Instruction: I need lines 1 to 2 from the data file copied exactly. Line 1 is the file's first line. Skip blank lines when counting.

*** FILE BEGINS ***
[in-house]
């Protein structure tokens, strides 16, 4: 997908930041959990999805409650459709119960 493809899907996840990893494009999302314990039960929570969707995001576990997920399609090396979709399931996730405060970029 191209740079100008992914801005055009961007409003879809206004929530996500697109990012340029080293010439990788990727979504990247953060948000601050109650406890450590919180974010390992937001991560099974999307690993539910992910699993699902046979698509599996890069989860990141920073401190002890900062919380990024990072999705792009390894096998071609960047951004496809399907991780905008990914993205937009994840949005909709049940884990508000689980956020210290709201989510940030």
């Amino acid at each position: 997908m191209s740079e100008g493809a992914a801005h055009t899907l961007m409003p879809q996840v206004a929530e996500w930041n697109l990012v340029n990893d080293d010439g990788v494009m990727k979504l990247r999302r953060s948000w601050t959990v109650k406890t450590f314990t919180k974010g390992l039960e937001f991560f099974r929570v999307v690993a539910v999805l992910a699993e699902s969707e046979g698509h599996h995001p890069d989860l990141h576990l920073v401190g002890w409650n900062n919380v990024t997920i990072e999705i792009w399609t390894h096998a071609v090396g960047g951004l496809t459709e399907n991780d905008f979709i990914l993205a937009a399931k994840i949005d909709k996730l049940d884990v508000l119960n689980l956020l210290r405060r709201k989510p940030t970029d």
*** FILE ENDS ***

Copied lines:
[in-house]
């Protein structure tokens, strides 16, 4: 997908930041959990999805409650459709119960 493809899907996840990893494009999302314990039960929570969707995001576990997920399609090396979709399931996730405060970029 191209740079100008992914801005055009961007409003879809206004929530996500697109990012340029080293010439990788990727979504990247953060948000601050109650406890450590919180974010390992937001991560099974999307690993539910992910699993699902046979698509599996890069989860990141920073401190002890900062919380990024990072999705792009390894096998071609960047951004496809399907991780905008990914993205937009994840949005909709049940884990508000689980956020210290709201989510940030």